Day 4 of the 2015 US Open and the tournament has already brought a lot of surprises. While we all might have expected Nick Kyrgios to exit with flare in the first round, few of us would have anticipated that the first round would say farewell to so many of the seeds. The ladies’ draw feels especially bare after 11 of 32 seeds (34%) did not advance to the second round–Stephens (29), Pavlyuchenkova (31), Pliskova (8), Kuznetsova (30), Suarez Navarro (10), Jankovic (21), Ivanovic (7), Safarova (6), Begu (28), Bacsinszky (14), Cornet (27). But is this level of upsets really that surprising?
One way to try to answer this is by comparing to the upset patterns in previous years. If all players performed to their seeding, we know exactly how many seeds should remain in each round. This is shown by the “Expected” line in Figure 1. In the past ten years of the US Open, the WTA has not performed to expectation in any of the early rounds. But the tour has generally been much closer than in 2015. The only other year that was close to the number of seed loses in the first round was in 2012, where only 22 seeds remained by the second round. So 2015 is off to a surprising but not shocking start.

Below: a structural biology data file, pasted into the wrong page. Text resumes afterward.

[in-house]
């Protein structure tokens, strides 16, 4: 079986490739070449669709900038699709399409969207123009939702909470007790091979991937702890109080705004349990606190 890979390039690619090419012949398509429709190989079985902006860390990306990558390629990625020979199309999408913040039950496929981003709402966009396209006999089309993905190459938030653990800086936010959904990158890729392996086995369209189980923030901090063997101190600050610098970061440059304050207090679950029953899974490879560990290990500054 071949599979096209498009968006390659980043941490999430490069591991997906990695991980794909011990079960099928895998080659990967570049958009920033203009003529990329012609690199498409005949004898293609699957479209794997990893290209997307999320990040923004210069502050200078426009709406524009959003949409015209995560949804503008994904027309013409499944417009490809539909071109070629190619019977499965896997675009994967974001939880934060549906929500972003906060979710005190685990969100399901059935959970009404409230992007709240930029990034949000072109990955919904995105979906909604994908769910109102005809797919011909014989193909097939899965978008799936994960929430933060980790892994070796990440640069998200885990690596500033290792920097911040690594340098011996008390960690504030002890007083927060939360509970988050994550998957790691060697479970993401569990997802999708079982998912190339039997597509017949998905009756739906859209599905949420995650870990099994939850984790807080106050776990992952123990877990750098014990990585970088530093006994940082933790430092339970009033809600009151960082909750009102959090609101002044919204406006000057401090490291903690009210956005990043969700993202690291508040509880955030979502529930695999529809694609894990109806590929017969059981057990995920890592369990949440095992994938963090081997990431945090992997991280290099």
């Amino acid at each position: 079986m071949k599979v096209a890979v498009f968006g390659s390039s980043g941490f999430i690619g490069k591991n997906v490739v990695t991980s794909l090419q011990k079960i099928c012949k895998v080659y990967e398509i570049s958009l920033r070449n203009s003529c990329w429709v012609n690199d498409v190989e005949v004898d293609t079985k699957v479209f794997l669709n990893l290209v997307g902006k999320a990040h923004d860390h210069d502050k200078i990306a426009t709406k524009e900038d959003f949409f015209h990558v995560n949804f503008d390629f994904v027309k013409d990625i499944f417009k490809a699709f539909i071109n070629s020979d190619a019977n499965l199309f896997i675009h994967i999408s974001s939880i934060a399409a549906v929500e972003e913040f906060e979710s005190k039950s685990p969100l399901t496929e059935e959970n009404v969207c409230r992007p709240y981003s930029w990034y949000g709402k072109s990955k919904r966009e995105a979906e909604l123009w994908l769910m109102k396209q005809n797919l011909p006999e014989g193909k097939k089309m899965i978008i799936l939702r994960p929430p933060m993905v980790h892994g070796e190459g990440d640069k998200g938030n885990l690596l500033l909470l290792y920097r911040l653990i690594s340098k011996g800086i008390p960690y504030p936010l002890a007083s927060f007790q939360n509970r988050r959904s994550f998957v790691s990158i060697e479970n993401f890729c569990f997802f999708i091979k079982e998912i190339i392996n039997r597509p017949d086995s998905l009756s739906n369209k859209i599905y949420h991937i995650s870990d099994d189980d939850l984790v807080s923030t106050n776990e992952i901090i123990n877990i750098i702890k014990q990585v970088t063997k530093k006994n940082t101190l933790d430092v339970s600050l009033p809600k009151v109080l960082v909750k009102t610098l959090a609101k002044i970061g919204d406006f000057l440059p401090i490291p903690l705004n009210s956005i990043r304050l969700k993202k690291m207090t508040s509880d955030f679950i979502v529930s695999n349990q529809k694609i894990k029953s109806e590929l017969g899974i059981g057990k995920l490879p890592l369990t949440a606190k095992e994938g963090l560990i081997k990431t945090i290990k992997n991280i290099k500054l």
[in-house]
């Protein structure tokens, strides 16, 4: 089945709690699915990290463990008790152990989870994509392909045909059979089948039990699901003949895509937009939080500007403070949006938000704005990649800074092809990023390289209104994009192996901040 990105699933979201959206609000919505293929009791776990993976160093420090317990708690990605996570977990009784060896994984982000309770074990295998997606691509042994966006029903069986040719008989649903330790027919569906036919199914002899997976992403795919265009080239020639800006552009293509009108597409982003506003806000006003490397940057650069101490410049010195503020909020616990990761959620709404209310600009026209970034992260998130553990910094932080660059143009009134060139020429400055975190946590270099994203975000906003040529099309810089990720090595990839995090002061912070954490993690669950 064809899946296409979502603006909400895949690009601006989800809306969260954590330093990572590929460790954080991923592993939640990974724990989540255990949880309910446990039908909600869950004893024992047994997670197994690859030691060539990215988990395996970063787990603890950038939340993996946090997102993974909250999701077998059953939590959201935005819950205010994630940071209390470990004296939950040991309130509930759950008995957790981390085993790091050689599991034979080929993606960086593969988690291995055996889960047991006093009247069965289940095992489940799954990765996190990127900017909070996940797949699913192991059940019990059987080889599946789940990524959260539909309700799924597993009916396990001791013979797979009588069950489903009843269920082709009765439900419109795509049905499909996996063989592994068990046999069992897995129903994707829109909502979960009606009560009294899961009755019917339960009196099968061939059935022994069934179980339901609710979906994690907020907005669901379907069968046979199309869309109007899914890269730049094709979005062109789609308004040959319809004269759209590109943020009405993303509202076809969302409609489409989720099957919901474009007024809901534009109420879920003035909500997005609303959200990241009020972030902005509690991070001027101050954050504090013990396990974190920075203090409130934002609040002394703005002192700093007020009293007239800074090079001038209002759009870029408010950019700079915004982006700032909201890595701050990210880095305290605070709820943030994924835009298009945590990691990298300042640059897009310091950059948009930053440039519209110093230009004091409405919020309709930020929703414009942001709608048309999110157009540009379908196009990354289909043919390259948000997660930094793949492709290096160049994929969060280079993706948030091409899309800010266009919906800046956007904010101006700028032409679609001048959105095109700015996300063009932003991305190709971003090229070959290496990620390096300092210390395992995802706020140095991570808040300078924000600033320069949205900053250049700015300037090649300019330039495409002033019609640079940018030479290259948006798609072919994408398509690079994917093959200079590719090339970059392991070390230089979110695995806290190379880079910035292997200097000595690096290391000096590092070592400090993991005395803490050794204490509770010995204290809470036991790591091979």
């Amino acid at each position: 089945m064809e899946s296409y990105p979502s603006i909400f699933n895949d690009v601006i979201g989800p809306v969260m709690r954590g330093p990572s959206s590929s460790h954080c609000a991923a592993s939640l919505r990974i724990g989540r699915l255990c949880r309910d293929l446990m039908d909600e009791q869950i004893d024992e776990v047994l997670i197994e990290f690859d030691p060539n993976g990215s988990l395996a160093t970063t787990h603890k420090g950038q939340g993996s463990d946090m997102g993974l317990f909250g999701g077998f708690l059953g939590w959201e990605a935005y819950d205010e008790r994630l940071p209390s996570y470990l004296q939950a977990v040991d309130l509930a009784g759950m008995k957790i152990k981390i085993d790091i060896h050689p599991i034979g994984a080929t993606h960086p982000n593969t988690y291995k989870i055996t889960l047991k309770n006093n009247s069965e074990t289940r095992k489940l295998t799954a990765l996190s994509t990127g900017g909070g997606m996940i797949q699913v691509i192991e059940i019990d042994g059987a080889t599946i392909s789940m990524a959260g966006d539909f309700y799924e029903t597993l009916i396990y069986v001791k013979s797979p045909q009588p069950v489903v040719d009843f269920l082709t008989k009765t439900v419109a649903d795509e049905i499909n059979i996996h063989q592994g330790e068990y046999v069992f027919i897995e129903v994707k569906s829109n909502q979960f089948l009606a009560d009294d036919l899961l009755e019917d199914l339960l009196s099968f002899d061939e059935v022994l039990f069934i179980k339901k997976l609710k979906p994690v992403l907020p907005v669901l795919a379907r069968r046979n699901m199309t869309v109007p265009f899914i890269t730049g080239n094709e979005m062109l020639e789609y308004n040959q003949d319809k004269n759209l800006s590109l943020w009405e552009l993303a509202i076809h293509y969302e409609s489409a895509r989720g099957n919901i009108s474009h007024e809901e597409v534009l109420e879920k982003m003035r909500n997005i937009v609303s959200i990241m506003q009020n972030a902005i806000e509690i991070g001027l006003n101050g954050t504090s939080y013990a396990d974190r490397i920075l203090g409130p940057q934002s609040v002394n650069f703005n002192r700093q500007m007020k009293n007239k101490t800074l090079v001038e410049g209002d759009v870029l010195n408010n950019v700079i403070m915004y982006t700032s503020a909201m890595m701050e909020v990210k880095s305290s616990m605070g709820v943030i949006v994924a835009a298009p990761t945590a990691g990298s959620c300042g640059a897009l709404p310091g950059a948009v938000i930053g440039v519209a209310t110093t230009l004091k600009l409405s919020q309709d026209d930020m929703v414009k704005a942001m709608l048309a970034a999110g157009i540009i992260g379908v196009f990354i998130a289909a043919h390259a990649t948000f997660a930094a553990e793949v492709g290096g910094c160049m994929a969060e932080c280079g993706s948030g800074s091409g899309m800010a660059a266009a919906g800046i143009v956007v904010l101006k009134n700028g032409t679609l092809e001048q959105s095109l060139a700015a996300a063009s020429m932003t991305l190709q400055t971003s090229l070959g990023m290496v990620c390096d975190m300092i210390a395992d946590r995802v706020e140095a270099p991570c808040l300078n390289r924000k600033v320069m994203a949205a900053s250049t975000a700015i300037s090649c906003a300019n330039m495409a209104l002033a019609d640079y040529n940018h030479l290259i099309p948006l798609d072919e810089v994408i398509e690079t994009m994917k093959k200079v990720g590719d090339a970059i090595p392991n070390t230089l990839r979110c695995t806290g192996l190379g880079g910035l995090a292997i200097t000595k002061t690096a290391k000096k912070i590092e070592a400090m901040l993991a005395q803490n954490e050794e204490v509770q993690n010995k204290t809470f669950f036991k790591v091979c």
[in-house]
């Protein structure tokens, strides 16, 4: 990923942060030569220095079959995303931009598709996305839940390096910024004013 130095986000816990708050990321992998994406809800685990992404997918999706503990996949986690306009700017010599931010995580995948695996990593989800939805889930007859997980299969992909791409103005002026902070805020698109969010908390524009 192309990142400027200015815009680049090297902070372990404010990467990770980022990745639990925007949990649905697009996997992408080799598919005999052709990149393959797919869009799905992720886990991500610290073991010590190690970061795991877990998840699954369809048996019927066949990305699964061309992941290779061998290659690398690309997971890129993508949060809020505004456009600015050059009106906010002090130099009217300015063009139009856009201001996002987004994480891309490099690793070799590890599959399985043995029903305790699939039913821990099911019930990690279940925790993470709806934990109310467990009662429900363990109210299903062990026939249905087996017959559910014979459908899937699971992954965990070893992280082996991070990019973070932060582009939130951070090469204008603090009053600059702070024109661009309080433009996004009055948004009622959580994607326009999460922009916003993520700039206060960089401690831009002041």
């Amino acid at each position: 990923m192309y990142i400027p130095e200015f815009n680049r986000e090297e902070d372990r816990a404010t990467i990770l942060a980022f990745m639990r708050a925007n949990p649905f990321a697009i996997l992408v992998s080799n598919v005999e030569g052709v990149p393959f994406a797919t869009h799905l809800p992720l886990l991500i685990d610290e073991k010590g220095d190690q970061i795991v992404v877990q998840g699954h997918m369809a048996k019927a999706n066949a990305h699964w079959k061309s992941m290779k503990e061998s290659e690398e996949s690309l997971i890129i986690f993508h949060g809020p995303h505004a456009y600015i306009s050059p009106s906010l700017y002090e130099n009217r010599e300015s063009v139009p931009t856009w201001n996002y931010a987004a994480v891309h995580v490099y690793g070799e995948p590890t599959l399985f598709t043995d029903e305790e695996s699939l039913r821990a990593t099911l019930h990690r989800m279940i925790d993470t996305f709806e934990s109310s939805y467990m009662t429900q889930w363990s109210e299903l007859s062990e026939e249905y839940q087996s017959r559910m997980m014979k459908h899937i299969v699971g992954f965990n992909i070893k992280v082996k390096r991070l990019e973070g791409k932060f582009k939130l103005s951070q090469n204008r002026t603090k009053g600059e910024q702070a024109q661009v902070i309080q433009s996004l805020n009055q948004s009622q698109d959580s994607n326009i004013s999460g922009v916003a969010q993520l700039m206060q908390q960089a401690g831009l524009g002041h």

Overall, the seed survival curve suggesting the most topsy-turvy tournament from 2005 - 2014 was in 2009. But that could change, if the seeds continue to fall this year.